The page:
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EC Strategy for Central Asia

Background and objectives

When in 2007 the EU adopted a new political strategy for the region of Central Asia (“Strategy for a New Partnership with Central Asia”), EU cooperation and development assistance to Central Asia was also stepped up as set out in the European Commission’s “Regional Strategy Paper for Assistance to Central Asia for the period 2007- 13”.

The Regional Strategy Paper for Assistance to Central Asia (RSPCA) for the period 2007-2013 is a fundamental complement to the New Partnership Strategy. It summarises the common as well as the individual challenges faced by the countries of the region, and provides the context and priorities for the financial assistance provided by the European Commission (EC).

The overall objectives of the RSPCA is to promote the stability and security of the countries of Central Asia, to assist in their pursuit of sustainable economic development and poverty reduction and to facilitate closer regional cooperation both within Central Asia and between Central Asia and the EU.

In all 750 M€ has been set aside under the Development Cooperation Instrument (DCI), which is the main instrument that will be used to achieve these objectives and priorities both at regional level, and for each country individually.  The regional strategy will also be supported by other instruments, such the European Neighbourhood and Partnership Instrument (ENPI), which is designed to support actions to promote better relations in the wider region.

Priorities

The RSPCA identifies seven topics the EU Member States and European Commission have committed to cooperating closely with the Central Asian States on, namely:

  • Human rights, rule of law, good governance and democratization
  • Investing in the future: youth and education
  • Economic development, trade and investment
  • Strengthening energy and transport links
  • Environmental sustainability and water
  • Combating common threats and challenges
  • Building bridges: intercultural dialogue

The strategy puts a clear focus on three main areas of intensified policy dialogue and enhanced co-operation: Rule of Law, Education and Environment. Accordingly, three related initiatives have been launched (See below). For more information please click here.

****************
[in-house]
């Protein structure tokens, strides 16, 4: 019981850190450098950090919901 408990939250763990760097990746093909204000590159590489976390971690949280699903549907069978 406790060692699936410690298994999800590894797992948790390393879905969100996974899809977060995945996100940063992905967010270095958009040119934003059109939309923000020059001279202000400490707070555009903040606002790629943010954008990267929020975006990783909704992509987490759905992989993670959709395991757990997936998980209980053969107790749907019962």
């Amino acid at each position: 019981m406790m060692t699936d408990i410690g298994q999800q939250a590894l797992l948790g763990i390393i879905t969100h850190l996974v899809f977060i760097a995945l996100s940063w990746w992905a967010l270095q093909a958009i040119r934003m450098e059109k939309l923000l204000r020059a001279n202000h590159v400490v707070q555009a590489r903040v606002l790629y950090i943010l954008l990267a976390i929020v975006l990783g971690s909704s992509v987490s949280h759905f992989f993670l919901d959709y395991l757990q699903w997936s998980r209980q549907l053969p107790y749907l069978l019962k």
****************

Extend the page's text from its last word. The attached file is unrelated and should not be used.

• Rule of Law: This was considered to be a focus since it is an essential condition for the development of a stable political framework and efficient economic structures. Hence the EU – Central Asia Rule of Law Initiative was launched in November 2008 to support reforms and share experience between the EU and Central Asia in the area of legal and judicial reforms, including intensified policy dialogue at all levels. In 2010 it was decided to provide further support to this work by developing Rule of Law Platform. The Rule of Law Platform project was launched in 2011 and provides services required for an efficient implementation of the Rule of Law Initiative work plan. It also promotes regional cooperation between the countries of Central Asia, in order to advance constitutional, legal and judicial reform in the region (For more information please click here).
  • Education: The EU – Central Asia Education Initiative, has led to closer links in the area of supported by a significant increase in EU support for educational exchanges, education reform, and vocational training (For more information please click here).
  • Environment: The EU-Central Asia Environment and Water Initiative has established an EU-Central Asia Join Expert Working Group to facilitate regional cooperation in the fields of climate change, protection of the environment, rational use of water resources as well as land and forest management (For more information please click here).

This Regional Strategy and the Strategy for a New Partnership have been developed in consultation with the authorities of the partner countries of the region, and the Member States and other donors have been consulted during the drafting process.

The Strategy for a New Partnership was reviewed by the Council of the European Union in June 2012 (“Council conclusions on Central Asia”). Both strategy and priority areas for cooperation were found to still be relevant. In addition, it was recognised that the region is facing increasing new challenges, notably as regards developments in Afghanistan, and that security issues have come to fore in relations with the EU.

At bilateral level, the EU’s relations with Central Asian states are based on the Partnership and Cooperation Agreements (PCAs). These are built upon three pillars: political dialogue, trade and economic relations and cooperation in a variety of sectors.

Three pillars of co-operation

The allocation of financing under the RSPCA is broadly broken down as follows:

  1. Regional cooperation and good neighbourly relations: (30-35% of total budget)
  2. Reducing poverty and increasing living standards (40- 45 % of total budget)
  3. Promoting good governance and economic reform (20- 25% of total budget)

The first of these three pillars focuses on promoting improved relations and cooperation in the wider region, which is designed to prevent the emergence of new dividing lines in Europe and to offer neighbouring countries the prospect of closer political, security, economic and cultural cooperation.

The other two pillars forsee specific bilateral assistance programmes for the individual Central Asian countries in line with the policy agendas and objectives defined in the Partnership and Cooperation Agreements.

Meanwhile the European Commission organises a series of civil society seminars.